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  Ghost World  
  Terry Zwigoff  
  Thora Birch, Scarlett Johansson, Steve Buscemi, and Teri Garr  
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It's pretty easy to fall into the trap of associating a particular genre or medium with a specific set of qualities. When I was first told that Ghost World was based on a comic book by Daniel Clowes, I immediately thought "oh, not another Batman, Superman, or Spawn". The urge to categorize something simply because it fits a particular pre-defined mold in your mind can lead to adverse reactions, twitching facial expressions, and an urge to say "No, I don't want to see that superhero shit!"

I almost fell into the same trap. But there are no superheros in Ghost World. In fact, this movie is so far from the male masochistic unrealistic Batman special effects laden hollywood tripe that I was pleasantly surprised.

The film starts off at a slow pace, but each scene is filled with smart humor and the character's personalities materialize before you as people you've known throughout high school. Or maybe, this WAS you in high school. No, don't fear. I'm not talking about American Pie characters.. I'm talking real characters that you can relate to.

The plot doesn't really kick in until a third into the movie, and even then it isn't a plot driven movie. Basically this is a story about two girls who graduate from high school and they're struggling to find footing in the real world. They're best friends, but once they leave the comforts of high school, they start drifting away. It's basically a coming of age movie about living in the world today, where everything is so depersonalized and corporate and everybody looks the same. Sounds cliche? I know it does, but the movie does a perfect job of avoiding that by making its point real and honest.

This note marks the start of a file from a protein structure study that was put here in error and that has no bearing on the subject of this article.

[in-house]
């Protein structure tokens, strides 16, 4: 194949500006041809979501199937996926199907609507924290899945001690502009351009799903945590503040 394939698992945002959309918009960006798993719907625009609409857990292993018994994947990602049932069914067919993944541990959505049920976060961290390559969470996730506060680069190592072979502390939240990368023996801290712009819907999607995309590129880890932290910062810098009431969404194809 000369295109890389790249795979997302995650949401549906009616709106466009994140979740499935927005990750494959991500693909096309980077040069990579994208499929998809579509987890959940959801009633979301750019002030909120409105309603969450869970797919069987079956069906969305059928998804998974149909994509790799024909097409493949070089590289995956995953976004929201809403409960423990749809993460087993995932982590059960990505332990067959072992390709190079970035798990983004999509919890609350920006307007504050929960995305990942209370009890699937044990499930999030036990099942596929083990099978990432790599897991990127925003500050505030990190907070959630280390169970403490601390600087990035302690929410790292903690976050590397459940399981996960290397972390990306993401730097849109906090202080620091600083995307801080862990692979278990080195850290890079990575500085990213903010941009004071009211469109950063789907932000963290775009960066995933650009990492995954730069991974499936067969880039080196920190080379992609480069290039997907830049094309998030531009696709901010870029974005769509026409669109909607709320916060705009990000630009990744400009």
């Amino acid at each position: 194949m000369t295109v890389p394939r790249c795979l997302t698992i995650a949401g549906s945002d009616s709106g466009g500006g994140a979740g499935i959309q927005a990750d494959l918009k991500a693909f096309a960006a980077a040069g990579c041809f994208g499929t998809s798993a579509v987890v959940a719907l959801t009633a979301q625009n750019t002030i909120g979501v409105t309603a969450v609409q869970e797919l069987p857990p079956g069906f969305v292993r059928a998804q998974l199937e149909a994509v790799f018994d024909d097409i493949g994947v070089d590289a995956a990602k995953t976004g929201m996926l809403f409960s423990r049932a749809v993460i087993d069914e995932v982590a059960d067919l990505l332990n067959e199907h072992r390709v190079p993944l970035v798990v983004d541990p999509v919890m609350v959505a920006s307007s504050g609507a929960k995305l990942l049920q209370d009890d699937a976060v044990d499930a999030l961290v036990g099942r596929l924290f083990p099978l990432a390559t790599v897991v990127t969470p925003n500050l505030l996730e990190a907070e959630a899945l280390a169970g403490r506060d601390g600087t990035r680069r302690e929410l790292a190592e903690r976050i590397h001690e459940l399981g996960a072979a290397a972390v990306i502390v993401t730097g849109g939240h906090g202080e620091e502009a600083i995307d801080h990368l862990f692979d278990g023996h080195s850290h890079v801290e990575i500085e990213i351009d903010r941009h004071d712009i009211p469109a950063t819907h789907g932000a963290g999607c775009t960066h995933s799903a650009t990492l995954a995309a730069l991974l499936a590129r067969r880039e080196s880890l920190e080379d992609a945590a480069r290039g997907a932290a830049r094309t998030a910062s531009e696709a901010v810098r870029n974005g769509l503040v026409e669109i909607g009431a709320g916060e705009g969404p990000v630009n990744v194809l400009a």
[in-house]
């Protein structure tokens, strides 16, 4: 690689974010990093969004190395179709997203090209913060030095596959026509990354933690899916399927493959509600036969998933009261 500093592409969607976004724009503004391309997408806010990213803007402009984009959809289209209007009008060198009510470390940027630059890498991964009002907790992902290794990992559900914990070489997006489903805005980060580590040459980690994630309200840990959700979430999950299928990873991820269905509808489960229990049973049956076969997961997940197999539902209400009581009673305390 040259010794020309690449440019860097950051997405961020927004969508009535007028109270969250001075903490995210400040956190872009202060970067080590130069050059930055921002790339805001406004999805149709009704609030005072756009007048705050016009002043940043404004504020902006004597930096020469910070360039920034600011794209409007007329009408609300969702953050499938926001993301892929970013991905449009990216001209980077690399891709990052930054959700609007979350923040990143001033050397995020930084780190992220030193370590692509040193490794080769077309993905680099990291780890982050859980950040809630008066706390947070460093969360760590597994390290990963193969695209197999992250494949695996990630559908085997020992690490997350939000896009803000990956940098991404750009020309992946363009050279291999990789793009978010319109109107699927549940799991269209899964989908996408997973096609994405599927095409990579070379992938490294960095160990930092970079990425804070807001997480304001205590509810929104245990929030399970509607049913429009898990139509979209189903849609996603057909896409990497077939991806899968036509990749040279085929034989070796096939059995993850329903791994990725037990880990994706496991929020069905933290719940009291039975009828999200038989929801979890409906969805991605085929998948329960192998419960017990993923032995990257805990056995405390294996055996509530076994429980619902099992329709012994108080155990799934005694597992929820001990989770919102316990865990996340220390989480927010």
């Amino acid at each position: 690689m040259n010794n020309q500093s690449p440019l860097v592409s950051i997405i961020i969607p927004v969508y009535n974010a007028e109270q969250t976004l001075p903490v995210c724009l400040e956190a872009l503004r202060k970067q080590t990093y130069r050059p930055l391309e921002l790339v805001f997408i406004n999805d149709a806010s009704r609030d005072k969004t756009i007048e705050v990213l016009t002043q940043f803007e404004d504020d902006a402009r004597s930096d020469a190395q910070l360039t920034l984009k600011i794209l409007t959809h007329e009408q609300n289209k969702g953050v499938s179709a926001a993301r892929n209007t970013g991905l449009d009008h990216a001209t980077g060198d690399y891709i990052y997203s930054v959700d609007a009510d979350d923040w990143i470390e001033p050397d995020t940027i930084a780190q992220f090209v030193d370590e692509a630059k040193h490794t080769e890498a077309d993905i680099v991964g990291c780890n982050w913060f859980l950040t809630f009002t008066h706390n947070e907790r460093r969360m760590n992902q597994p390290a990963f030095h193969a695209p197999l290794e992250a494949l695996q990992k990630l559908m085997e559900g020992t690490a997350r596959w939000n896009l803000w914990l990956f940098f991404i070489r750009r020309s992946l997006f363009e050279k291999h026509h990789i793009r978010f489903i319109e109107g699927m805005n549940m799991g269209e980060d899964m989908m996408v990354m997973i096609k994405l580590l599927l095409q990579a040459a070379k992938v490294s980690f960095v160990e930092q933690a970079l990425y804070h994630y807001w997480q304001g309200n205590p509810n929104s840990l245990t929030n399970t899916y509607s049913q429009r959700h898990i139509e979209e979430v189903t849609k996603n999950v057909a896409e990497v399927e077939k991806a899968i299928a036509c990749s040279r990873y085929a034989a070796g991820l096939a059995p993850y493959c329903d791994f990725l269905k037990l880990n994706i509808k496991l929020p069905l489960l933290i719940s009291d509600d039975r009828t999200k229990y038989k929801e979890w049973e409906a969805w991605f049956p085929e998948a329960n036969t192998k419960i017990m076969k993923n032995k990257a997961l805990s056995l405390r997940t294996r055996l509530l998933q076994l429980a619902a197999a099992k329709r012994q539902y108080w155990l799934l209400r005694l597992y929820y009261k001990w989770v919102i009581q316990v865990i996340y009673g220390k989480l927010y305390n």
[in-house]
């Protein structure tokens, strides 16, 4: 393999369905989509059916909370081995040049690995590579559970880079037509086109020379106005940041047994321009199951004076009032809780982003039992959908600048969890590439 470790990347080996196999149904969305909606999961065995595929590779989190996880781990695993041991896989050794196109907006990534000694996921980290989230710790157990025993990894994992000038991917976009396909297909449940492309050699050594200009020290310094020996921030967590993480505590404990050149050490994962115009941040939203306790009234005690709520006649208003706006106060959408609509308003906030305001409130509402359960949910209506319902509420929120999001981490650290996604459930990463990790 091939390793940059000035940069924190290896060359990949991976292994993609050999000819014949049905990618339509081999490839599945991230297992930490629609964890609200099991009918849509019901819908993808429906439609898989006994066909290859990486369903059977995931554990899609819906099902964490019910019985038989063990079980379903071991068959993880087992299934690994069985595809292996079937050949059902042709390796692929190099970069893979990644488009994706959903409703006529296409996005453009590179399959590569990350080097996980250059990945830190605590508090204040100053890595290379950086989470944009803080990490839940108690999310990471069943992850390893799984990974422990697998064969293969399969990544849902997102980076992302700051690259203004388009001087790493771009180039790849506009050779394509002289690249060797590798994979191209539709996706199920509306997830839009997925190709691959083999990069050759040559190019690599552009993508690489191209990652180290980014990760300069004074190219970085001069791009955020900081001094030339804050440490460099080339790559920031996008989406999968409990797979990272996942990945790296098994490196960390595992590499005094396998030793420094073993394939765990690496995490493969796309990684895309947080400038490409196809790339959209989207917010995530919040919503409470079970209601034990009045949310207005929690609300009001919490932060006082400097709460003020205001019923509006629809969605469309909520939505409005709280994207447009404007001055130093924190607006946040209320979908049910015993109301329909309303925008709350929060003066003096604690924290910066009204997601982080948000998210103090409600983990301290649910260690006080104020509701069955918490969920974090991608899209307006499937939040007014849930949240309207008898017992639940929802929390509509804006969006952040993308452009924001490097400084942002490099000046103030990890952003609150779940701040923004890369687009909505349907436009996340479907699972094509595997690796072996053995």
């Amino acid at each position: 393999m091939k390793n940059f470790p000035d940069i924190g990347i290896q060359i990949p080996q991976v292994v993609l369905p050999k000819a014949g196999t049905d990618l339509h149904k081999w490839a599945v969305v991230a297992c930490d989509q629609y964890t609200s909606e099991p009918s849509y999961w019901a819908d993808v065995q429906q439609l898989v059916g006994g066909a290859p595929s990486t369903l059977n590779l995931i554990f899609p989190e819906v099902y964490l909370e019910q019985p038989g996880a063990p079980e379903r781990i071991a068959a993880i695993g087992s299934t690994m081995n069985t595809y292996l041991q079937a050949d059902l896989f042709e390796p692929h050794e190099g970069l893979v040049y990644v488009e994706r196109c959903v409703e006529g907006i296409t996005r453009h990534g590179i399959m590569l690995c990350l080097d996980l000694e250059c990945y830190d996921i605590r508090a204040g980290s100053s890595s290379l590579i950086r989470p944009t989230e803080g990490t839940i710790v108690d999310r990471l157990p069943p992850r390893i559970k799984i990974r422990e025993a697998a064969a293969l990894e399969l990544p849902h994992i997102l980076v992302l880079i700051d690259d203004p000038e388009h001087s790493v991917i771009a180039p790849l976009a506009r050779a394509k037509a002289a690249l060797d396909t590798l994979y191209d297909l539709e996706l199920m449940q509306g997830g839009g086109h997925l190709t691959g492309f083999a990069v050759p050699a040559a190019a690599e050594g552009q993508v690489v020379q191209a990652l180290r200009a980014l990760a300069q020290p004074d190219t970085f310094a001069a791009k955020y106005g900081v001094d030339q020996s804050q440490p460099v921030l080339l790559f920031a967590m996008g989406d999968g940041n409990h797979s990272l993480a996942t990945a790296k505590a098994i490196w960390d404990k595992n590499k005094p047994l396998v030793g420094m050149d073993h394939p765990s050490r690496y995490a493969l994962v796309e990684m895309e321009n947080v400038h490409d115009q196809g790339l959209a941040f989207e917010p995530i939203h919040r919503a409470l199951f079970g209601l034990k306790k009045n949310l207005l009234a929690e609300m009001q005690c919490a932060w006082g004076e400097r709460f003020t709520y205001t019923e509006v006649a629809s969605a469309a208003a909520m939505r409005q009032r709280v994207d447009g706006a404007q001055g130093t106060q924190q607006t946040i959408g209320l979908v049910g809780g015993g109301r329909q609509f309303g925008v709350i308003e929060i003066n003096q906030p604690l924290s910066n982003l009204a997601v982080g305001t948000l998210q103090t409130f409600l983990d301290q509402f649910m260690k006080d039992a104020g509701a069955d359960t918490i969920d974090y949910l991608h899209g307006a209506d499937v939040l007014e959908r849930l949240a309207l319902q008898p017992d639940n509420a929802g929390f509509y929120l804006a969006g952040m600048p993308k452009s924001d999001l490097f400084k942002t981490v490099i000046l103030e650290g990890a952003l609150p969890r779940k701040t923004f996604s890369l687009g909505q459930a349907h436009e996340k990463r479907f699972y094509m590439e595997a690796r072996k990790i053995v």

I found many things intriguing about this film. I loved seeing the world through the skeptical, yet caring, eyes of Enid (Thora Birch), and to a lesser degree, Rebecca (Scarlett Johansson). I loved seeing their relationship develop after high school... I feel I could really relate to what Enid has gone through. She feels she needs to hold on to this idealism. She wanders lost in the "real world" trying to find something or someone genuine, something that is totally uncool in this hip world. I liked how the stereotypical characters in this movie were developed so they surpassed those stereotypes. I loved the acting. Thora Birch was wonderful, very convincing... and Steve Buscemi was EXCELLENT. and last of all, I loved the ending (although many will probably disagree with me). It is the perfect ending for a movie that raises so many questions.

Also, the direction is perfect. The attention to detail, and to the composition of the screen is something that would make me watch this film again and again. The colors are vibrant and happy. The familiar-ness of the corporate logos that are plastered all across this imaginary town makes for an interesting colorful-yet-bleak edge that the characters seem trapped in...

On the negative side, the first part of the movie did drag along a bit and employed a few too many cheap laughs. Some characters were un-necessary (although they were quite funny). And some of the beginning parts did read like small episodes in a comic book instead of a movie. But once the movie built enough steam, it lost that episodic quality.

Another small minor gripe I had was... well it's not actually a gripe.. I guess I am just unsure about the casting of Thora Birch as this geeky weird girl who doesn't fit in, bla bla bla. I mean, in American Beauty she was cast in a role with some of the same characteristics.. Both characters were rebellious, unhappy, and didn't fit in.

I have no problem with Thora Birch herself. The problem is that she is too beautiful, too ideal, too (physically) well developed, too unlikely to be the geeky girl you know who REALLY felt like an outsider. The problem I see isn't that the film isn't convincing, but that the audience WOULDN'T have been convinced if it were anybody unattractive. In a way, this makes me even more sad about the real outsiders.

Sorry about the rant. Anyway, this movie is funny yet smart, depressing yet hopeful, cynical yet caring. Don't miss this movie, it's a gem, and the best movie I've seen thus far this year.

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